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Town and Country mayor, who is a registered lobbyist, tripped up by recent ethics law change

Town and Country mayor, who is a registered lobbyist, tripped up by recent ethics law change

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JEFFERSON CITY — Jon Dalton, a registered lobbyist and the mayor of Town and Country, must shut down his campaign committee in response to a 2016 state law, the Missouri Ethics Commission said last month.

Jon Dalton

Jon Dalton, mayor of Town and Country. Photo courtesy of Town and Country

In a consent order Dalton signed on Dec. 19, the Ethics Commission cited the relatively new requirement that “any person who registers as a lobbyist shall dissolve his or her campaign committee.”

The ethics commission said it would take no further action against Dalton so long as he closed his campaign committee within 90 days. As of Tuesday, it was still active.

Dalton, who has lobbied since 1994 and was first elected mayor in 2005, told the Post-Dispatch he was caught between two different statutes when the Legislature approved the ethics bill: one requires lobbyists to register with the state and the other requires candidates to form campaign committees.

“I hope that the General Assembly takes note of the unintended consequences of this law,” Dalton said. He said state law as it stands is “contradictory and conflicting.”

Dalton said he would close his campaign account but planned to run for mayor again in 2021. By then, he said, he hopes the Legislature changes the law.

The case could trip up other lobbyists who roam the Capitol.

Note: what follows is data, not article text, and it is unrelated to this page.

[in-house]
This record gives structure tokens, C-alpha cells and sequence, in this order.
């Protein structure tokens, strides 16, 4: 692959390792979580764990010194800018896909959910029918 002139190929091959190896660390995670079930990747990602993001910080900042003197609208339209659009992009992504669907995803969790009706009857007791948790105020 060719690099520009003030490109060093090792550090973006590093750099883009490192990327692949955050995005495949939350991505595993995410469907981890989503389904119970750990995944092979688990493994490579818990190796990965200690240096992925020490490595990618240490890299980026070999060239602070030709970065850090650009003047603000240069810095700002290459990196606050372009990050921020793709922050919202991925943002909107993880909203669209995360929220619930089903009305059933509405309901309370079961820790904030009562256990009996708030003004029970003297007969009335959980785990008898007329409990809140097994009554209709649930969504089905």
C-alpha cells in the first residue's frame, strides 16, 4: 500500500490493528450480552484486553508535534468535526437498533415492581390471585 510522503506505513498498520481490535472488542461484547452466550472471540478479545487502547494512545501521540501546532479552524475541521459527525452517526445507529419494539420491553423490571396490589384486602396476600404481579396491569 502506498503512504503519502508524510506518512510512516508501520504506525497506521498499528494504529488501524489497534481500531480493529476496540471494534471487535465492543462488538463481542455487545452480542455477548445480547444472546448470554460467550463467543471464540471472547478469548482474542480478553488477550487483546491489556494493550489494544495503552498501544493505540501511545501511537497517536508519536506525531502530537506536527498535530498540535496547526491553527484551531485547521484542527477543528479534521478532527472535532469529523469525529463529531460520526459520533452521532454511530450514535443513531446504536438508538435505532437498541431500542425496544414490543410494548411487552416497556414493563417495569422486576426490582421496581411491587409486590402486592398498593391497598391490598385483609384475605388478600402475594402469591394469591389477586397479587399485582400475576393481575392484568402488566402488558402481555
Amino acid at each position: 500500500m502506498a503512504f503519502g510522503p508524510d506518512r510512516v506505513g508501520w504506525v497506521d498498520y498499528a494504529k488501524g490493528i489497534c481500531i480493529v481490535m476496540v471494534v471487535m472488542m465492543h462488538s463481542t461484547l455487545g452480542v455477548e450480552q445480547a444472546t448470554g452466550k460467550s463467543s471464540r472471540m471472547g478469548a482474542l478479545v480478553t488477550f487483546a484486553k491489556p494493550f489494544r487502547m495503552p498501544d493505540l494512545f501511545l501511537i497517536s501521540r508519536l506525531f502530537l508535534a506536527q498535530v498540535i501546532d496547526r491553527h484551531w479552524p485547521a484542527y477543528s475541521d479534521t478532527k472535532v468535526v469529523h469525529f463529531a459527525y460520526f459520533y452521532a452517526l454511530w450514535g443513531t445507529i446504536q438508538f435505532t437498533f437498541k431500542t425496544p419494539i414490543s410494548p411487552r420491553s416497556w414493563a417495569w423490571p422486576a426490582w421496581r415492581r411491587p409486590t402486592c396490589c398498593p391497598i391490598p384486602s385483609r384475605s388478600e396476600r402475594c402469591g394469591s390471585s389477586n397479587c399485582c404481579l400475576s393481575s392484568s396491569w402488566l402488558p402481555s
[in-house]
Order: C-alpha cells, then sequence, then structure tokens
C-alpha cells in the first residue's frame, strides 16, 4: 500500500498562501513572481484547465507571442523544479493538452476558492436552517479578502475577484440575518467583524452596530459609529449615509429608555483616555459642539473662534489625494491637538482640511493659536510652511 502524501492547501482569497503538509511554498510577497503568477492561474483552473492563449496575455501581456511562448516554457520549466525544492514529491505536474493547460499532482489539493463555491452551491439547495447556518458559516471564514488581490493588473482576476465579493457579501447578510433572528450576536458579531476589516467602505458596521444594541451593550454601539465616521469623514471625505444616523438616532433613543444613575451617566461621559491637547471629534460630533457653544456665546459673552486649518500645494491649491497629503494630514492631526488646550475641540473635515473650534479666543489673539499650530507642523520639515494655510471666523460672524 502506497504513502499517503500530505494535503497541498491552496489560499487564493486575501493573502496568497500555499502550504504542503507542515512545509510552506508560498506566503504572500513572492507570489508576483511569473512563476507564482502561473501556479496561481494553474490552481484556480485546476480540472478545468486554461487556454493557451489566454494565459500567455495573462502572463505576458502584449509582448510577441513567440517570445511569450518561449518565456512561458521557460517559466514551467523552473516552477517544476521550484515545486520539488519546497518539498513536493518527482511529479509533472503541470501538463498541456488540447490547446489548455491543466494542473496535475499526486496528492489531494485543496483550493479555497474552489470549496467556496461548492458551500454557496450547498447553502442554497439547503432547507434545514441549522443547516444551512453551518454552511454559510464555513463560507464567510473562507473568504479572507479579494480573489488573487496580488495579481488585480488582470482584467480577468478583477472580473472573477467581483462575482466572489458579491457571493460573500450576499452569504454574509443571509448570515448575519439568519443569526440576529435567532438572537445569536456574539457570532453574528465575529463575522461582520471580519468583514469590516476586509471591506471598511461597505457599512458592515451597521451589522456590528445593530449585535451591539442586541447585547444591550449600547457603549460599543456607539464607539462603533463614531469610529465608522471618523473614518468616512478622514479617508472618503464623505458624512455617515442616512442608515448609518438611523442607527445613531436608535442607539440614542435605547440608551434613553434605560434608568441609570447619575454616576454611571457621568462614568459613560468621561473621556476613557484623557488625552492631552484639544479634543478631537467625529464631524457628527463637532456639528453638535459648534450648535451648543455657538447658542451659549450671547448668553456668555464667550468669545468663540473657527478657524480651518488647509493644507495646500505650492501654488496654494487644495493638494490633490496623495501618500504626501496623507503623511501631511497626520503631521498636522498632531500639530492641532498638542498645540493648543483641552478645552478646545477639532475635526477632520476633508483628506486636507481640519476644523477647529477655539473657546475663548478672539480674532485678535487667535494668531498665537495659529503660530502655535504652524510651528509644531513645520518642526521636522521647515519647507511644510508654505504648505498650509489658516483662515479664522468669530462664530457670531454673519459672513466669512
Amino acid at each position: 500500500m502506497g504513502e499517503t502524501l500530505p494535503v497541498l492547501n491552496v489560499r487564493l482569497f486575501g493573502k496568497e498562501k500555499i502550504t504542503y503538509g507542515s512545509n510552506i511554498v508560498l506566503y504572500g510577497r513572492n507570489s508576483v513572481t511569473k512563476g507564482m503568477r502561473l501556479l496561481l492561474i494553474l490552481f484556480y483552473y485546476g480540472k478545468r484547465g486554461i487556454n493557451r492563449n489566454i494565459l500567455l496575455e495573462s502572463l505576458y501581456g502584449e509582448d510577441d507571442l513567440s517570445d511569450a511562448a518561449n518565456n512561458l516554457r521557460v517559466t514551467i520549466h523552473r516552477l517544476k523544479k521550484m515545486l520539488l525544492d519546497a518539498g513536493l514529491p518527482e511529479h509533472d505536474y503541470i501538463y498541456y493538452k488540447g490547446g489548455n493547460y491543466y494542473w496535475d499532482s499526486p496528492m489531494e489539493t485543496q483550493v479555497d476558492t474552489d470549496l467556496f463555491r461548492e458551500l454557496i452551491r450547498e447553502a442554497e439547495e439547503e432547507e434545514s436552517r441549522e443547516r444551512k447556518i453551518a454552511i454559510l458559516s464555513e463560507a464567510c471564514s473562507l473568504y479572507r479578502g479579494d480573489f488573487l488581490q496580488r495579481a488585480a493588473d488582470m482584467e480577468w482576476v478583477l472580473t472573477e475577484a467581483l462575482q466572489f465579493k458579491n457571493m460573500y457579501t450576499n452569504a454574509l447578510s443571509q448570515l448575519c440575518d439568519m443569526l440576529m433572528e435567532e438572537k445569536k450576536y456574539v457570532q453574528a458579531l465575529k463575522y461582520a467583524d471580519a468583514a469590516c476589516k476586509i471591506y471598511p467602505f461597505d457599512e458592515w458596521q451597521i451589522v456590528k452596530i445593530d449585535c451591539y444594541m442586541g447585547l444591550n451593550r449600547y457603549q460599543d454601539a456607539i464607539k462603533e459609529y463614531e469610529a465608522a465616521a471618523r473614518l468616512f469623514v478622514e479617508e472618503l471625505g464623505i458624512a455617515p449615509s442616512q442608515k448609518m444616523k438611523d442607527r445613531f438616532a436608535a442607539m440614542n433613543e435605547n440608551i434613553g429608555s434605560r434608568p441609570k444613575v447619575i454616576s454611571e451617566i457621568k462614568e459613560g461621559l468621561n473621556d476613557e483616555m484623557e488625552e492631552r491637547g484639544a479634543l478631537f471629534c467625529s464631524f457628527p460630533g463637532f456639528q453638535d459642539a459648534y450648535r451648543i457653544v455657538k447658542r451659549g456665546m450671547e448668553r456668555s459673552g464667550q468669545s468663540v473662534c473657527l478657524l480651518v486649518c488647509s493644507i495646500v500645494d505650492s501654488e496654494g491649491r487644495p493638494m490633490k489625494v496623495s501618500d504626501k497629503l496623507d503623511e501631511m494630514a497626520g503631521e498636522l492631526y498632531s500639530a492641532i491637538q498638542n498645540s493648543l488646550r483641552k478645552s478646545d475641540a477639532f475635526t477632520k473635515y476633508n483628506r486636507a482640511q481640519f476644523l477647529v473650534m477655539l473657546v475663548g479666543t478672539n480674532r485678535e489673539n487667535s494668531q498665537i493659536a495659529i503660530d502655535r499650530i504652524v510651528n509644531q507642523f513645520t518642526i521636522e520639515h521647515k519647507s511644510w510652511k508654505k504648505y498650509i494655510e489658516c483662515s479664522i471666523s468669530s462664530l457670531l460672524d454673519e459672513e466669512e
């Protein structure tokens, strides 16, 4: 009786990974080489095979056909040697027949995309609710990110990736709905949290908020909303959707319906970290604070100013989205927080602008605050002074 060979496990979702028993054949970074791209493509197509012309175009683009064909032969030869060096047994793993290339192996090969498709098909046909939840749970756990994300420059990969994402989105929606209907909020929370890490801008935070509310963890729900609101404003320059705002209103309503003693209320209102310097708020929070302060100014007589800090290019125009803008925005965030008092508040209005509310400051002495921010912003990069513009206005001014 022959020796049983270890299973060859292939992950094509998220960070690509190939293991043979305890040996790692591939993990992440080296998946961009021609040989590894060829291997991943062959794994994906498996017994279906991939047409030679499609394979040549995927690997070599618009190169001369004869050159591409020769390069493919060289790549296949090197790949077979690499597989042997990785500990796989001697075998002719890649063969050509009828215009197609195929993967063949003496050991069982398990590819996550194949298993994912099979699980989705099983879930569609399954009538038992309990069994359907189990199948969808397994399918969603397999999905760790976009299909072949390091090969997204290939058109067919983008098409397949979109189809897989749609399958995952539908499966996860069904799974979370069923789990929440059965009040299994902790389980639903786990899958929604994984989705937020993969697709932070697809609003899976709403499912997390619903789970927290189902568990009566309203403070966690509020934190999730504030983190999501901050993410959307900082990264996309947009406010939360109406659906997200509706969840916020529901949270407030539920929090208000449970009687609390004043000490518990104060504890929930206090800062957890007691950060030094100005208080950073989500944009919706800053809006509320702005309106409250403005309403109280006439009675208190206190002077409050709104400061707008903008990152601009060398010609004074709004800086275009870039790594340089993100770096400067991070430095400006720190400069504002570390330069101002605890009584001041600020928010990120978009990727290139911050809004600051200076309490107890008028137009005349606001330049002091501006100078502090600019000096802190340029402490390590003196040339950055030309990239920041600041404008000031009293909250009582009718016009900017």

In November, a lawyer in Columbia, Missouri, filed an ethics complaint against Columbia Mayor Brian Treece, alleging that Treece, who is also a registered lobbyist, was in violation of the law, according to the Columbia Missourian.

In 2017, St. Louis Alderman Sarah Wood Martin registered to lobby the state on behalf of a body-camera company that was pursuing a contract with the city.

She registered as a lobbyist in 2013 and was elected to the Board of Aldermen in 2017.

Martin said then she believed that as long as she abstained from voting on potential legislation dealing with her client, Axon, she would avoid a conflict of interest in her dual roles.

“I would just abstain like any other elected official does when they have a conflict of interest,” she told the Post-Dispatch, adding that she has seen other aldermen who work as lawyers or bankers have to abstain on issues affecting their clients.

“When I ran for office, I’d been a lobbyist for a long time,” she said.

Dalton is the president and CEO of the Armstrong Teasdale law firm’s lobbying arm and represents 20 businesses and groups in the Capitol, including BJC HealthCare Systems, the Drury Hotels Company, the Major League Baseball Players Association, and the Municipal League of Metro St. Louis.

Treece, meanwhile, registered as a lobbyist in 1996 and was elected Columbia mayor in 2016 and 2019.

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